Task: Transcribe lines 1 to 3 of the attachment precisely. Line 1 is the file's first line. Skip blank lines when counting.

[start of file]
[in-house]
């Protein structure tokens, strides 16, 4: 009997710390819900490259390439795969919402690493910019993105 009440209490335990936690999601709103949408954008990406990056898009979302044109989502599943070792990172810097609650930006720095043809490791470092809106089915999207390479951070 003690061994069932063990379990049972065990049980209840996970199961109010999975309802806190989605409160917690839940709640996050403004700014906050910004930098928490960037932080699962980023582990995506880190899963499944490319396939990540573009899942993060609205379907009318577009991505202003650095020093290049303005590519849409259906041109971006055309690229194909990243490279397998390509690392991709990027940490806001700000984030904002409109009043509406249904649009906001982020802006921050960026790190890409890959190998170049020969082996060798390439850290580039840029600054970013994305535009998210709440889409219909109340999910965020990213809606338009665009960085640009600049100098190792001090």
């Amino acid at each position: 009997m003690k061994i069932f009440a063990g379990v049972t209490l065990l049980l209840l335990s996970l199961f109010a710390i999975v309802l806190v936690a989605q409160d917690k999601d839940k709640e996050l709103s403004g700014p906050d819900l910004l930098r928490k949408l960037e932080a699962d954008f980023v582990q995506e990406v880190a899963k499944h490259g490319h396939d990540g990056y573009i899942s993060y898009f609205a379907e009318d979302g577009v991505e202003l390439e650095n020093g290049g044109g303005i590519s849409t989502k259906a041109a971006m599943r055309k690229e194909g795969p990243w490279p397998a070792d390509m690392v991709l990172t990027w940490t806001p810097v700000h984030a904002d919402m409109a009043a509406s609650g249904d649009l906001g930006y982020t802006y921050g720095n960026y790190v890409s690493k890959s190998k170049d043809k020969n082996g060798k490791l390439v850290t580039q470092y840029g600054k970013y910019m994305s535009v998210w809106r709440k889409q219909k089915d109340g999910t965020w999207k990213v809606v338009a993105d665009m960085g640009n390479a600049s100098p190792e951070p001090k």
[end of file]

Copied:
[in-house]
């Protein structure tokens, strides 16, 4: 009997710390819900490259390439795969919402690493910019993105 009440209490335990936690999601709103949408954008990406990056898009979302044109989502599943070792990172810097609650930006720095043809490791470092809106089915999207390479951070 003690061994069932063990379990049972065990049980209840996970199961109010999975309802806190989605409160917690839940709640996050403004700014906050910004930098928490960037932080699962980023582990995506880190899963499944490319396939990540573009899942993060609205379907009318577009991505202003650095020093290049303005590519849409259906041109971006055309690229194909990243490279397998390509690392991709990027940490806001700000984030904002409109009043509406249904649009906001982020802006921050960026790190890409890959190998170049020969082996060798390439850290580039840029600054970013994305535009998210709440889409219909109340999910965020990213809606338009665009960085640009600049100098190792001090």
């Amino acid at each position: 009997m003690k061994i069932f009440a063990g379990v049972t209490l065990l049980l209840l335990s996970l199961f109010a710390i999975v309802l806190v936690a989605q409160d917690k999601d839940k709640e996050l709103s403004g700014p906050d819900l910004l930098r928490k949408l960037e932080a699962d954008f980023v582990q995506e990406v880190a899963k499944h490259g490319h396939d990540g990056y573009i899942s993060y898009f609205a379907e009318d979302g577009v991505e202003l390439e650095n020093g290049g044109g303005i590519s849409t989502k259906a041109a971006m599943r055309k690229e194909g795969p990243w490279p397998a070792d390509m690392v991709l990172t990027w940490t806001p810097v700000h984030a904002d919402m409109a009043a509406s609650g249904d649009l906001g930006y982020t802006y921050g720095n960026y790190v890409s690493k890959s190998k170049d043809k020969n082996g060798k490791l390439v850290t580039q470092y840029g600054k970013y910019m994305s535009v998210w809106r709440k889409q219909k089915d109340g999910t965020w999207k990213v809606v338009a993105d665009m960085g640009n390479a600049s100098p190792e951070p001090k």